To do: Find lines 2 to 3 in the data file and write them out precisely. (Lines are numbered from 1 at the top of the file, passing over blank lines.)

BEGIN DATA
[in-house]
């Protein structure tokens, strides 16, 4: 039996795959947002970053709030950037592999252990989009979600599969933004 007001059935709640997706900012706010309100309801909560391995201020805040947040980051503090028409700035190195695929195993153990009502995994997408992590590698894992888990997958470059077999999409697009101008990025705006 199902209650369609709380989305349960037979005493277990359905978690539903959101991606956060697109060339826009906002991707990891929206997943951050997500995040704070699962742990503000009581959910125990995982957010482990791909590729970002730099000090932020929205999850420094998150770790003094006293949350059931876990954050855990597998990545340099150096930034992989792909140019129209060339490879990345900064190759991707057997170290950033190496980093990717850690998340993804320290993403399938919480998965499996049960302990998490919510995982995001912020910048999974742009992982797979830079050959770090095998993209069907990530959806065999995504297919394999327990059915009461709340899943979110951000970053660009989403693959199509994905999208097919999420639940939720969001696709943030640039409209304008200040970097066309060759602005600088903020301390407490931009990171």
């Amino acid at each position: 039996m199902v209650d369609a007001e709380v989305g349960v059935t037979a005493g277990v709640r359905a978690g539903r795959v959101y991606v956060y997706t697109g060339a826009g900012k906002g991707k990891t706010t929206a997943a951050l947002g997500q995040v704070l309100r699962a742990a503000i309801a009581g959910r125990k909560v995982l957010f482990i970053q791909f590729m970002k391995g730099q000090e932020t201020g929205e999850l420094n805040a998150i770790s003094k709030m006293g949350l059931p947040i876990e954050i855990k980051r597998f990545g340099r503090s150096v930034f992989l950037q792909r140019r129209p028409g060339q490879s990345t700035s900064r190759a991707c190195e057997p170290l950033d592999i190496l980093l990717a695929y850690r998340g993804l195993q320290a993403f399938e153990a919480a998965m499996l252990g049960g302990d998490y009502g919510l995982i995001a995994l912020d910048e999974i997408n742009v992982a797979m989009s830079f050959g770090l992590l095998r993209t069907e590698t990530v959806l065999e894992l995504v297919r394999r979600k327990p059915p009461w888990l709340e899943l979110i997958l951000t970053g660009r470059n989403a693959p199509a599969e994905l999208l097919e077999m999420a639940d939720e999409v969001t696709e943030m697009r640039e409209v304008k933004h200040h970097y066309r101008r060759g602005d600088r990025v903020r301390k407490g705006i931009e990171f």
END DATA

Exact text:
């Protein structure tokens, strides 16, 4: 039996795959947002970053709030950037592999252990989009979600599969933004 007001059935709640997706900012706010309100309801909560391995201020805040947040980051503090028409700035190195695929195993153990009502995994997408992590590698894992888990997958470059077999999409697009101008990025705006 199902209650369609709380989305349960037979005493277990359905978690539903959101991606956060697109060339826009906002991707990891929206997943951050997500995040704070699962742990503000009581959910125990995982957010482990791909590729970002730099000090932020929205999850420094998150770790003094006293949350059931876990954050855990597998990545340099150096930034992989792909140019129209060339490879990345900064190759991707057997170290950033190496980093990717850690998340993804320290993403399938919480998965499996049960302990998490919510995982995001912020910048999974742009992982797979830079050959770090095998993209069907990530959806065999995504297919394999327990059915009461709340899943979110951000970053660009989403693959199509994905999208097919999420639940939720969001696709943030640039409209304008200040970097066309060759602005600088903020301390407490931009990171």
């Amino acid at each position: 039996m199902v209650d369609a007001e709380v989305g349960v059935t037979a005493g277990v709640r359905a978690g539903r795959v959101y991606v956060y997706t697109g060339a826009g900012k906002g991707k990891t706010t929206a997943a951050l947002g997500q995040v704070l309100r699962a742990a503000i309801a009581g959910r125990k909560v995982l957010f482990i970053q791909f590729m970002k391995g730099q000090e932020t201020g929205e999850l420094n805040a998150i770790s003094k709030m006293g949350l059931p947040i876990e954050i855990k980051r597998f990545g340099r503090s150096v930034f992989l950037q792909r140019r129209p028409g060339q490879s990345t700035s900064r190759a991707c190195e057997p170290l950033d592999i190496l980093l990717a695929y850690r998340g993804l195993q320290a993403f399938e153990a919480a998965m499996l252990g049960g302990d998490y009502g919510l995982i995001a995994l912020d910048e999974i997408n742009v992982a797979m989009s830079f050959g770090l992590l095998r993209t069907e590698t990530v959806l065999e894992l995504v297919r394999r979600k327990p059915p009461w888990l709340e899943l979110i997958l951000t970053g660009r470059n989403a693959p199509a599969e994905l999208l097919e077999m999420a639940d939720e999409v969001t696709e943030m697009r640039e409209v304008k933004h200040h970097y066309r101008r060759g602005d600088r990025v903020r301390k407490g705006i931009e990171f």